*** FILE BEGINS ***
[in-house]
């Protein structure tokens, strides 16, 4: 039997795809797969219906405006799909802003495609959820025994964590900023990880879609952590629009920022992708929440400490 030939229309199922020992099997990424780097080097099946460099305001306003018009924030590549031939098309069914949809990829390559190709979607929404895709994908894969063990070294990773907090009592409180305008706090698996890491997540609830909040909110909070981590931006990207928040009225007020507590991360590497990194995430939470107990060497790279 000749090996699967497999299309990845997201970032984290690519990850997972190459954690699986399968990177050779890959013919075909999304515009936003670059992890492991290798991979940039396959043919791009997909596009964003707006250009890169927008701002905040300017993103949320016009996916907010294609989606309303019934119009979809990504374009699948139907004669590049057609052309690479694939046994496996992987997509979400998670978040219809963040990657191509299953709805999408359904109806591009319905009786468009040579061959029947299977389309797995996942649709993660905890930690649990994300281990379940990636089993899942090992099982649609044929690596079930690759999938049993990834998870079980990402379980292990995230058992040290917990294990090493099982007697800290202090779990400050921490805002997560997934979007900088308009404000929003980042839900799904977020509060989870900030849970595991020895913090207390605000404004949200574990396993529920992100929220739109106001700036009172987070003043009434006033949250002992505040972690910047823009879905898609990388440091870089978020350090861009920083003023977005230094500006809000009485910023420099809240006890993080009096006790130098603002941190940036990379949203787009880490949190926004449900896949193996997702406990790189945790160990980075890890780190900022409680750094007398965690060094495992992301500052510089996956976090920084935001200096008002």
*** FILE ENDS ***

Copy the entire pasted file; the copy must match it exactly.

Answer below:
[in-house]
């Protein structure tokens, strides 16, 4: 039997795809797969219906405006799909802003495609959820025994964590900023990880879609952590629009920022992708929440400490 030939229309199922020992099997990424780097080097099946460099305001306003018009924030590549031939098309069914949809990829390559190709979607929404895709994908894969063990070294990773907090009592409180305008706090698996890491997540609830909040909110909070981590931006990207928040009225007020507590991360590497990194995430939470107990060497790279 000749090996699967497999299309990845997201970032984290690519990850997972190459954690699986399968990177050779890959013919075909999304515009936003670059992890492991290798991979940039396959043919791009997909596009964003707006250009890169927008701002905040300017993103949320016009996916907010294609989606309303019934119009979809990504374009699948139907004669590049057609052309690479694939046994496996992987997509979400998670978040219809963040990657191509299953709805999408359904109806591009319905009786468009040579061959029947299977389309797995996942649709993660905890930690649990994300281990379940990636089993899942090992099982649609044929690596079930690759999938049993990834998870079980990402379980292990995230058992040290917990294990090493099982007697800290202090779990400050921490805002997560997934979007900088308009404000929003980042839900799904977020509060989870900030849970595991020895913090207390605000404004949200574990396993529920992100929220739109106001700036009172987070003043009434006033949250002992505040972690910047823009879905898609990388440091870089978020350090861009920083003023977005230094500006809000009485910023420099809240006890993080009096006790130098603002941190940036990379949203787009880490949190926004449900896949193996997702406990790189945790160990980075890890780190900022409680750094007398965690060094495992992301500052510089996956976090920084935001200096008002």